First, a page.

Animals kill other animals for food, so why shouldn't we humans, too?

Baby cow photo courtesy of Farm Sanctuary

Question: Animals kill other animals for food, so why shouldn't we humans, too?

As a vegetarian or a vegan, has anyone ever asked you this question? Or, perhaps you're curious as to what vegetarians or vegans think about this philosophical objection to killing animals. While it may seem obvious that there is a large difference between ethical human behavior and the survival mechanisms of animals, let's take a closer look into this question and some possible responses.

And, while it may seem to be a silly question, it is, in fact, a frequently asked question about vegetarianism and of vegetarians, silly or not!

See also: More frequently asked questions about vegetarianism

Answer: Darwin’s "survival of the fittest" theory is certainly an accurate description of "nature’s law," which requires carnivorous animals to eat other animals in order to survive.

But the animals who kill other animals for food do so because they have no choice in the matter -  it is a matter of necessity and survival and they would starve to death otherwise.

We humans (at least we humans who live in the developed world and have enough leisure time to browse the internet and enough disposable income to have internet access and a device to use it on) are lucky to have a choice.

Millions of vegetarians the world over are proof that we won't drop dead if we stop eating meat, and, whether or not you believe that a vegetarian diet has certain health benefits, in fact, millions of vegetarians who have never eaten meat in their lives (such as those born and raised vegetarian) are proof that one can indeed not only survive but thrive without ever eating meat at all! Thus, eating meat is, truly, a choice, and we do not have to kill other animals in order to survive, and we will neither starve to death nor be negatively affected by not eating animals.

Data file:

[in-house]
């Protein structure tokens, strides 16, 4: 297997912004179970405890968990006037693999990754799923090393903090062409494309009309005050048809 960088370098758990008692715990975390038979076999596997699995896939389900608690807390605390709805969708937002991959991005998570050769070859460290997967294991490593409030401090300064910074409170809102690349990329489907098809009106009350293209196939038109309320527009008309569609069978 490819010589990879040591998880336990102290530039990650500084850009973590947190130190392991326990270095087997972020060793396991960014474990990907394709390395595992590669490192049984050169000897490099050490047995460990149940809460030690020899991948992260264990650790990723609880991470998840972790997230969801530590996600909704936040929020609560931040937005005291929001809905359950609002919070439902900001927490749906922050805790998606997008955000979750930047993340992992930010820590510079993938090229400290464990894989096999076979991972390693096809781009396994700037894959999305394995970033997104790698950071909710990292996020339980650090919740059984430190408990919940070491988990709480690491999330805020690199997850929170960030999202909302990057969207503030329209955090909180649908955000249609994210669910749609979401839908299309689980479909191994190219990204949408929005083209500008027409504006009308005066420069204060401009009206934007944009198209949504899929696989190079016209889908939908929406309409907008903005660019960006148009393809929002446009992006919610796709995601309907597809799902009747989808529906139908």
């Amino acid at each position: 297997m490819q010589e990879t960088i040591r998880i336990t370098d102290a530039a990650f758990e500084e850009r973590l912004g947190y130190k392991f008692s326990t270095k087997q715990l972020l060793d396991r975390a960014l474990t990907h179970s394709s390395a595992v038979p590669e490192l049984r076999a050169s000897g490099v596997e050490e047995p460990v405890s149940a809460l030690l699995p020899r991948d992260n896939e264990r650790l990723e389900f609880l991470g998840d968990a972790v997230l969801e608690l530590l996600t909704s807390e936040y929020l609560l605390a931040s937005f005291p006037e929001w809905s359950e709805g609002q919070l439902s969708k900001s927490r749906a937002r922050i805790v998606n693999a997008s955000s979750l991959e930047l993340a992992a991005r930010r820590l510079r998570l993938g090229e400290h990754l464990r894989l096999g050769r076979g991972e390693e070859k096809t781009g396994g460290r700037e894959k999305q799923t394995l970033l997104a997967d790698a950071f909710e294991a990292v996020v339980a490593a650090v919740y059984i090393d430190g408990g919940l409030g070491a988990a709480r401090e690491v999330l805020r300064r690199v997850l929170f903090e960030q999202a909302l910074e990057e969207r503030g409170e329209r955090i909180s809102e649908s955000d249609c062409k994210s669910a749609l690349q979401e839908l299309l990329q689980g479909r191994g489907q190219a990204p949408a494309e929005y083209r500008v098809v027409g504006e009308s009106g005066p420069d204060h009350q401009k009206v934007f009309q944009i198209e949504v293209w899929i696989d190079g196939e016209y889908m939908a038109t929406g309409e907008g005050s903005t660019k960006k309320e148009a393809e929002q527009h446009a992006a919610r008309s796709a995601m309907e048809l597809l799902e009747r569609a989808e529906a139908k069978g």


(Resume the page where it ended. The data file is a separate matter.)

We humans have a social order in our interactions with each other and with the animals we love and protect—animals like dogs and cats. Few people reading this article would seriously argue that we should be killing dogs and cats for food (though there are indeed, many parts of the world where dogs and cats ARE killed and eaten for food).


A vegetarian diet extends this compassion (whether innate or cultural) that most people in developed nations have for domestic animals and the respect of the right to life that we give other humans, to all animals.

After learning about the cruelties that go on in the average slaughterhouse or abbatoir, it would be very hard to argue that what you see is morally defensible, no matter what happens among other animals in nature and in the wild. To see for yourself, visit

If you'd like to go vegetarian or vegan, here's a few resources to get you started: